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Mississippi: Tea Cake Cookies
These simple tea cakes taste great alongside a cup of tea, coffee, or hot cocoa on a chilly winter day. Make sure you let your ingredients come to room temperature, to ensure they mix evenly and bake up properly. For a festive touch, flatten them with a glass dipped in colored sugar.
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Missouri: Crispy Peanut Butter Chocolate Chip Cookies
If you like chocolate chip cookies, you'll love this twist on a classic, which also features creamy, nutty peanut butter. You can make the recipe friendly for other diets with non-dairy chocolate chips and gluten-free flour, and they'll turn out just as tasty. Use either creamy or crunchy peanut butter, to change up the texture.
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Montana: Fried Rosette Cookies
These stunning rosette cookies are molded in a special iron, fried until golden, then dusted with powdered sugar for a pretty addition to any holiday dessert spread. Before you get started, lay out newspaper with paper towels and place cooling racks on top of that to soak up the grease that will drip off the flower-shaped treats. That will make clean-up far easier, which is always a plus during the busy holiday season.Continue to 25 of 45 below.
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Nebraska: Classic Peanut Cookies
Roasted peanuts give these classic cookies a delightful, nutty bite. Feel free to roast your own peanuts or buy them already roasted to save time. They only bake for about 6 to 8 minutes, making this a quick and easy recipe to whip up for a cookie exchange or holiday party.
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Nevada: Bizcochito Anise Cookies
These crumbly, anise-flavored cookies taste great alongside a steamy beverage. They're perfect for a holiday cookie exchange, since they contain no dairy or nuts. Use either shortening or lard to make this recipe or a combination of the two.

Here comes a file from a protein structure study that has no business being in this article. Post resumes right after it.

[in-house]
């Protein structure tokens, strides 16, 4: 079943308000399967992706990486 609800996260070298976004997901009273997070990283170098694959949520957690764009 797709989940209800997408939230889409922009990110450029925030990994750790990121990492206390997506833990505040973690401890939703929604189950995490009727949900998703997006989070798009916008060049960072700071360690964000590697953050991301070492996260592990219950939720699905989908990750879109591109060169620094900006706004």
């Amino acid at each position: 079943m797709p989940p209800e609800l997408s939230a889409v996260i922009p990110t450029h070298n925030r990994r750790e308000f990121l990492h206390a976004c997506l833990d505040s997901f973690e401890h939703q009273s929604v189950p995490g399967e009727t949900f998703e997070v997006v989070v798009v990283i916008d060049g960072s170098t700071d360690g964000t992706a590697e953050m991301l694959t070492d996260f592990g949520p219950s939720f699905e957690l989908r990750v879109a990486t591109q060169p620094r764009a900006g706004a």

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New Hampshire: Vegan Double-Chocolate Chunk Cookies
Avoiding animal products doesn't have to mean depriving yourself of decadent chocolate cookies. This recipe is allergy-friendly and totally vegan, but still feels as rich. If you can't find vegan chocolate chunks, you can also use chocolate chips. Add in chopped walnuts, pecans, or peanuts for a nutty twist.
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New Jersey: Walnut Crescent Cookies
Use finely-ground walnuts in this crescent cookie recipe and don't substitute margarine for butter to end up with the right texture and flavor. If you don't have the right cutter, you can also roll them into balls and flatten with the bottom of a glass dipped in powdered sugar. Roll them in confectioner's sugar while they're still warm to form a nice glaze, then dust with more while cool.Continue to 29 of 45 below.
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New Mexico: Bizcochitos
These crumbly, spiced anise cookies are popular in Santa Fe, so you may have already tasted them at a holiday party. The aromatic spices will fill your home with a delicious aroma as they bake, so make them just before hosting your holiday get-together to entice your guests to try them!
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New York: Kosher Dairy-Free Chocolate Chip Cookies
Oil replaces butter in these kosher and dairy-free chocolate chip cookies, so they're also pareve and can be eaten with a meal that includes meat or dairy. They'll firm up as they cool, so don't be tempted to over-bake them. If you don't keep kosher or need pareve cookies, feel free to use regular chocolate chips instead of dairy-free.
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North Dakota: Date-Filled Oatmeal Cookies
Are there fruits more festive than dates? These simple sandwich cookies take some time, but watch your guests' cheerful reactions and it all pays off. Make sure you leave yourself the afternoon to let the dough chill, then roll, bake, and fill the sandwiches. Grab a friend or the kids to make the assembly process more fun!
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Ohio: Pineapple Turnover Cookie Recipe
When you need a change from the standard chocolate and wintery flavors, these pineapple turnover cookies will save the day. Their tropical flavor will transport you somewhere warm, even if it's a winter wonderland outside your window. Best of all, many of the ingredients are likely already in your pantry already.Continue to 33 of 45 below.
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Oklahoma: Low-Fat Double Chocolate Chip Cookies